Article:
As I was finishing up the design of the first 4 GENEie hat patterns, a good friend of mine asked for a DNA Pussyhat. I was so excited to splice the design of these two hats together but I quickly ran into a problem. I had no pink yarn. My favorite shops were cleaned out of pink worsted weight yarns, too! What was a knitter to do?
I am ChemKnits, and I love to dye yarn. My YouTube Channel (ChemKnits Tutorials) is filled with my dyeing experiments. While I'm dyeing, I usually make things up as I go along. I like to share my "oopsies" and things I could try to get different results. I love that people enjoy my unfiltered, somewhat rambling, process. I also love that I can get excited for a new dyeing project AND to share it with all of you.
Normally I like to do my immersion dyeing (kettle dyeing) on the stovetop. This is the easiest way to control the temperature of the dyebath. However, not everyone has access to a stove so I wanted to share some microwave dyeing.
Materials and Methods
- Materials: 100 g Bare Wool of the Andes Yarn (Worsted weight), 1 packet Pink Lemonade KoolAid, McCormick's NEON food coloring (Pink, 40 drops), Water, Microwave safe dish.
- Presoak the yarn in cool water for 20-30 minutes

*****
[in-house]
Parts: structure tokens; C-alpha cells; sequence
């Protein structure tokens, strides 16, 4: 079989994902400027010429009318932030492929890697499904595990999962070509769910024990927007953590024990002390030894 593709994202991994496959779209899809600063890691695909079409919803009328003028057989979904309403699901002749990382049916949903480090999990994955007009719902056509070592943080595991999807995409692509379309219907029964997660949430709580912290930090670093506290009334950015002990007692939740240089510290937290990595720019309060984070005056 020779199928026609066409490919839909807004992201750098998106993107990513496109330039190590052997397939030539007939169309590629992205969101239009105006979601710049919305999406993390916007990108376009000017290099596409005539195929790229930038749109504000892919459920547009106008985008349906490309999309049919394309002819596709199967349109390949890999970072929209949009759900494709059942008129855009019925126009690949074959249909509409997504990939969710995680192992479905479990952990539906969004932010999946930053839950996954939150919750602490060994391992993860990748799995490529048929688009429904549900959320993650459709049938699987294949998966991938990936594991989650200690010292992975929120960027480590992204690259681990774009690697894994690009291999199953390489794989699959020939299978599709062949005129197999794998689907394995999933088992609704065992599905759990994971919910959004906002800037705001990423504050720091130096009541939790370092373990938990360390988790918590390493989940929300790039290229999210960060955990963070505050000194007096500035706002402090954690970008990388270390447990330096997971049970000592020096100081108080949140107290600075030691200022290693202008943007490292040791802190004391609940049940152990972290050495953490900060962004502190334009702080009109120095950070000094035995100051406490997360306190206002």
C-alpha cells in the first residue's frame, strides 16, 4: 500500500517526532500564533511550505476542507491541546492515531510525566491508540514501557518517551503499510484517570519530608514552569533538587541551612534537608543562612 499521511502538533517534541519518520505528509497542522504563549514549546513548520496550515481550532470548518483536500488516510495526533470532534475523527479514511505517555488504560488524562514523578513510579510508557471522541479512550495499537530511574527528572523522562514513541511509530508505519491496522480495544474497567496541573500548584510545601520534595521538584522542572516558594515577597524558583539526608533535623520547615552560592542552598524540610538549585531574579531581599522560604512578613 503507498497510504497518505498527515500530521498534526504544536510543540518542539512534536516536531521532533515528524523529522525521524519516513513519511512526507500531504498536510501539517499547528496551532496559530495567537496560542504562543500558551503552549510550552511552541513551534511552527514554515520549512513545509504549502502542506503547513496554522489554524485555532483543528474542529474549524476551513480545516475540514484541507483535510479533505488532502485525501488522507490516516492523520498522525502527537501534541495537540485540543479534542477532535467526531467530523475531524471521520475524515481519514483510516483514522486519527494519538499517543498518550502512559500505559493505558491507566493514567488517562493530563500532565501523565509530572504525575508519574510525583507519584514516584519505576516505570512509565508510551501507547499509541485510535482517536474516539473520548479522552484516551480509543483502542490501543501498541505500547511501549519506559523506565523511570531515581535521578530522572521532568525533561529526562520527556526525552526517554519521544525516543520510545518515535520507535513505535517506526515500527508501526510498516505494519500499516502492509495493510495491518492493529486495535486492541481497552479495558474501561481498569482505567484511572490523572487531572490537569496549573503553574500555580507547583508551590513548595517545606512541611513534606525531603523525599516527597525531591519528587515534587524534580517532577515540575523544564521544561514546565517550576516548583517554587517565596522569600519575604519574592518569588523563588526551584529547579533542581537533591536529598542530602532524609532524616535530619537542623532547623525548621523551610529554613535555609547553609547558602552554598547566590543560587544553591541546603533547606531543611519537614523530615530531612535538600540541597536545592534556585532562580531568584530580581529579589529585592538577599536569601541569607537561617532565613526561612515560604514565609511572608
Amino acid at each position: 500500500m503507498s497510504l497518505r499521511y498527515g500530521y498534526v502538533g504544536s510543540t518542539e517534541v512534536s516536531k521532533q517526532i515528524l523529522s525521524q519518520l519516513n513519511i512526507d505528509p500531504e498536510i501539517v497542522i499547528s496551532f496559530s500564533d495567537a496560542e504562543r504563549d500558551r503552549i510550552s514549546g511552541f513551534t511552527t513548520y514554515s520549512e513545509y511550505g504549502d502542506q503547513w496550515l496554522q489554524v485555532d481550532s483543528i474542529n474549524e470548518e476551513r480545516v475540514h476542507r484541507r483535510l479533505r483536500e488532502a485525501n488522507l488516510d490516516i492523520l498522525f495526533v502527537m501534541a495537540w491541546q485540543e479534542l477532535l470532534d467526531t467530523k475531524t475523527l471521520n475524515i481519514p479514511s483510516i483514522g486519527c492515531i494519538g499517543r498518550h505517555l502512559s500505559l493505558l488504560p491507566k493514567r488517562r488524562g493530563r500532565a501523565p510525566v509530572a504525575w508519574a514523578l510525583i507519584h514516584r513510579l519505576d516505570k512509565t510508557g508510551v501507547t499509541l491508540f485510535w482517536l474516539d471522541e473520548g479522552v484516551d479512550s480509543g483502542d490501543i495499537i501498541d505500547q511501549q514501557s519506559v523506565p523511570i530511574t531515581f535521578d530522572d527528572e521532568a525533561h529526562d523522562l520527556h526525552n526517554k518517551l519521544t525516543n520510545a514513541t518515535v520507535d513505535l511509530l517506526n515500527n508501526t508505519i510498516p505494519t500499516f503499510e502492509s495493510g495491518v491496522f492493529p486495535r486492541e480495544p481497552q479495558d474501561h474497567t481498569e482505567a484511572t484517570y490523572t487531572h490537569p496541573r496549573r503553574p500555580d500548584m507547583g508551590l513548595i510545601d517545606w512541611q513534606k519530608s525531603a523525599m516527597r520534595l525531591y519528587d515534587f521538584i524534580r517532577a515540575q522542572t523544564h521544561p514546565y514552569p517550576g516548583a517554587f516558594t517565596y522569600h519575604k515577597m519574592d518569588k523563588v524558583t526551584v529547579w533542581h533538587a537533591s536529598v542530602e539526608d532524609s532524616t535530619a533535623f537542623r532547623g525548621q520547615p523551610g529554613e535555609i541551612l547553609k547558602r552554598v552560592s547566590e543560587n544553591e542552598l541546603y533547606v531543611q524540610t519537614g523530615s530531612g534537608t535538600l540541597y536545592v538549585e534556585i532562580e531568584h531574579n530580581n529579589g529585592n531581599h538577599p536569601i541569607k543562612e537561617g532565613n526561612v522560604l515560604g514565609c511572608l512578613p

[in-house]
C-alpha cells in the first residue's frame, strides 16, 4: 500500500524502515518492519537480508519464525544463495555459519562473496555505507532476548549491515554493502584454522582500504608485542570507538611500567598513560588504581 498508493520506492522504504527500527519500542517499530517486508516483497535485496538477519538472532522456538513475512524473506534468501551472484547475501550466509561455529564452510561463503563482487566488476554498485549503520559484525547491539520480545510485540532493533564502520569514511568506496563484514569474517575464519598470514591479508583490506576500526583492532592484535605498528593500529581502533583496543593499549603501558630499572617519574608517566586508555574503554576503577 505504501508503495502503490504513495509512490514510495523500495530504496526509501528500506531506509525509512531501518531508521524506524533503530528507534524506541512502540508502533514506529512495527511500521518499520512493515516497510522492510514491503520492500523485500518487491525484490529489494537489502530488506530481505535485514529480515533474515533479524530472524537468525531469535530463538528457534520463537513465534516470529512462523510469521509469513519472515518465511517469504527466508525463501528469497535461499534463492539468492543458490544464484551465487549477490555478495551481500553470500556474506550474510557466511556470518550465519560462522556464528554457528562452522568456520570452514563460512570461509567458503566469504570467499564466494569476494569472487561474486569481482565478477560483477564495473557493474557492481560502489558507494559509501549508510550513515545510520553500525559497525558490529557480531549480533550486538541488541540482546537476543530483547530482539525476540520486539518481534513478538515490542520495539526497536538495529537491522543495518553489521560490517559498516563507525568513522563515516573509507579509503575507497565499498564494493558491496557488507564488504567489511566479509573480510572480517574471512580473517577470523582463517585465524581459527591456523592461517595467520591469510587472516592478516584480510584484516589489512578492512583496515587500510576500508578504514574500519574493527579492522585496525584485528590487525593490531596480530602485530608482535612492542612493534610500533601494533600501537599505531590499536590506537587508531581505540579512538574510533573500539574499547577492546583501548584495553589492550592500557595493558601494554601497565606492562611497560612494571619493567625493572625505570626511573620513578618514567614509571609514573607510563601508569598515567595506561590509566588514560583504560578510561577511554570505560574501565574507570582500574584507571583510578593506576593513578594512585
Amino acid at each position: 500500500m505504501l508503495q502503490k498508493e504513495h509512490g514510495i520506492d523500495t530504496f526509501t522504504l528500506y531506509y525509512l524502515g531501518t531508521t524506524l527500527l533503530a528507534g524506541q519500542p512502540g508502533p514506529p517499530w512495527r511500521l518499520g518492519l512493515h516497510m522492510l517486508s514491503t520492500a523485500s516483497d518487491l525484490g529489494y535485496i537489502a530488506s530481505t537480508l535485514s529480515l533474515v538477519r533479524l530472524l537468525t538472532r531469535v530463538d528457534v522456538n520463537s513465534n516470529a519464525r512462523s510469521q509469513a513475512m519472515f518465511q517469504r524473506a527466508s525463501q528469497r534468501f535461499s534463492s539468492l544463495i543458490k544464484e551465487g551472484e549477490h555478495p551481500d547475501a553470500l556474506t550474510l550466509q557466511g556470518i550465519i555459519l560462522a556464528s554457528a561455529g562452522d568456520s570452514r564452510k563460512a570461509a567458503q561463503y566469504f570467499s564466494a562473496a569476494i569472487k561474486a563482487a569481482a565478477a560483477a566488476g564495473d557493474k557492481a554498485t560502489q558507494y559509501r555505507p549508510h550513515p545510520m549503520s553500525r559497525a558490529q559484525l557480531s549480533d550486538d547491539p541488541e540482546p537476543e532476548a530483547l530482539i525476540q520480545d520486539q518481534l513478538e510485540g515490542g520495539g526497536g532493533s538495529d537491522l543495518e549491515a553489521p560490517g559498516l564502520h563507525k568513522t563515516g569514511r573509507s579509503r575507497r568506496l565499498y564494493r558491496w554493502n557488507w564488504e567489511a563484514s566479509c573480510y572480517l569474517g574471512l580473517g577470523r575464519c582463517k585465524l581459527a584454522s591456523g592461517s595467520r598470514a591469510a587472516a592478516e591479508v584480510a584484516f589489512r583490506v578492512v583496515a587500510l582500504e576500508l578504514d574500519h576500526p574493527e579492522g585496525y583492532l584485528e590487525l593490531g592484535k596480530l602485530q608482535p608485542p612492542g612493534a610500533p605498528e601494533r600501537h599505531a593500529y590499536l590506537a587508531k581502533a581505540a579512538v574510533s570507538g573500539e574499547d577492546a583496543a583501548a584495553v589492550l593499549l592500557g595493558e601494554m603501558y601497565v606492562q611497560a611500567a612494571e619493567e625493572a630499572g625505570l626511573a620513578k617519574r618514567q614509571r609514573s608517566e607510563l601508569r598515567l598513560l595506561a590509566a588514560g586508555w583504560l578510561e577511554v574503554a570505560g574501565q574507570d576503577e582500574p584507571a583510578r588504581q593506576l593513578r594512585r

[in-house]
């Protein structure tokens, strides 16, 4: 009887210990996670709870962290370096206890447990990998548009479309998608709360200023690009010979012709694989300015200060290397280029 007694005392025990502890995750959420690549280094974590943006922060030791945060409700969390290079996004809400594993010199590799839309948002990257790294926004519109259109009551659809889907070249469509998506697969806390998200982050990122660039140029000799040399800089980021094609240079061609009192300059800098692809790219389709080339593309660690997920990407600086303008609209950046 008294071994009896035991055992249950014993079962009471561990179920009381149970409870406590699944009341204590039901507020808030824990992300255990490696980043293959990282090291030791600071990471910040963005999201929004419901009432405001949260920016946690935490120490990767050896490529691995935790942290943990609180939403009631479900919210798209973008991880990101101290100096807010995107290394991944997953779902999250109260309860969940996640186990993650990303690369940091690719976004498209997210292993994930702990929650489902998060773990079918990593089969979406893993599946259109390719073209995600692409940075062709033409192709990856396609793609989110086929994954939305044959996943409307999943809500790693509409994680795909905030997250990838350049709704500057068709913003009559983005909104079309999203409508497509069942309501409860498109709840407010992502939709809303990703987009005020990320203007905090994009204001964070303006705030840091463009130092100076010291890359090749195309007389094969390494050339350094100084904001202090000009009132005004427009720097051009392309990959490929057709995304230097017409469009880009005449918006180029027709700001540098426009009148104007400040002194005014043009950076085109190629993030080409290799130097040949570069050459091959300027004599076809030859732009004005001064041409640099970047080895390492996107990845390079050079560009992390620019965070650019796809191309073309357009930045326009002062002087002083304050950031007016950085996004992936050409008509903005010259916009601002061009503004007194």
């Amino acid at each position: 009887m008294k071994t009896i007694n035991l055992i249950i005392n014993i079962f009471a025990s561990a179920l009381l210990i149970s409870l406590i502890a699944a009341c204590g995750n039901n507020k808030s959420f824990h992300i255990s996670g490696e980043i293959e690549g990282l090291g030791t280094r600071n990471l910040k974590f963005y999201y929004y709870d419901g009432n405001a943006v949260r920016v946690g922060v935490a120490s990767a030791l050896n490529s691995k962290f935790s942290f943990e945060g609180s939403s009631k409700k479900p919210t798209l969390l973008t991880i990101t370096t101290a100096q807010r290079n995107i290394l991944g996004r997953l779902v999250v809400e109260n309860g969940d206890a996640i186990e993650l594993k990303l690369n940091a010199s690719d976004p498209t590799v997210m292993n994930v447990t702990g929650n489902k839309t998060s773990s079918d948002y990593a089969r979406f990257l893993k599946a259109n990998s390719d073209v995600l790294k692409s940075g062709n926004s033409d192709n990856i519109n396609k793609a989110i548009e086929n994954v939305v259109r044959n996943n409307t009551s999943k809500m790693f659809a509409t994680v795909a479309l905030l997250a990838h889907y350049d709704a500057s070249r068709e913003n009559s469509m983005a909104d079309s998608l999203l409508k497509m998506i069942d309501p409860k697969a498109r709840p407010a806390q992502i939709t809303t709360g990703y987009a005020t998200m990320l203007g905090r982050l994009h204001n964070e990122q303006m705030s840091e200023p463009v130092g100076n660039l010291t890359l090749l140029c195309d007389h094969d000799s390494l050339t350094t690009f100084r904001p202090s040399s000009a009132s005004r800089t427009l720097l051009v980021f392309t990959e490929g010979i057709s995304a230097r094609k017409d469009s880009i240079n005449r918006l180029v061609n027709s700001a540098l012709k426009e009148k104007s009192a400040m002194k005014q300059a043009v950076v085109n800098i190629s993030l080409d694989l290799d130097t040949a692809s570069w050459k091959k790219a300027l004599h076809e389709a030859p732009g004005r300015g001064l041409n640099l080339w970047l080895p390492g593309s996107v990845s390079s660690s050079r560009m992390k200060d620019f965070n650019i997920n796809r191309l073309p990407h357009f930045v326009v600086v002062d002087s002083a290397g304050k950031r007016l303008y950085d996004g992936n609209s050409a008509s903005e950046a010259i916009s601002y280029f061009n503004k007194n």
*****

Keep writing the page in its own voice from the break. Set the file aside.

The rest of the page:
- Starting with at least 4 cups of water, mix in the KoolAid and the food coloring drops.
- Add the presoaked yarn to the dye mixture, increase the volume of water so the yarn is completely submerged.
- Microwave the yarn in increments until the dyebath starts to boil. With my setup this took ~15 minutes.
- Allow the dyebath to cool. If there is still dye in the water, you can heat the dyebath again to help the dye absorb to the fibers. If the water is clear, proceed to washing.
- Wash the yarn. When the yarn is COMPLETELY COOL, wash it in lukewarm water and dishsoap to remove any excess dye.
- Allow the yarn to dry an admire your pretty yarn!
Kettle dyed yarn is so much fun. It looks solid but when you look closer you can see subtle variations to the color. The best part about dyeing with food coloring and KoolAid (besides the wonderful, fruity smell) is that this is all kitchen safe. Everything I used for the dyeing process can be used on dishes that I eat from.
|The GENEie Pussyhat|
Want to know more about the dyeing process? Watch the video!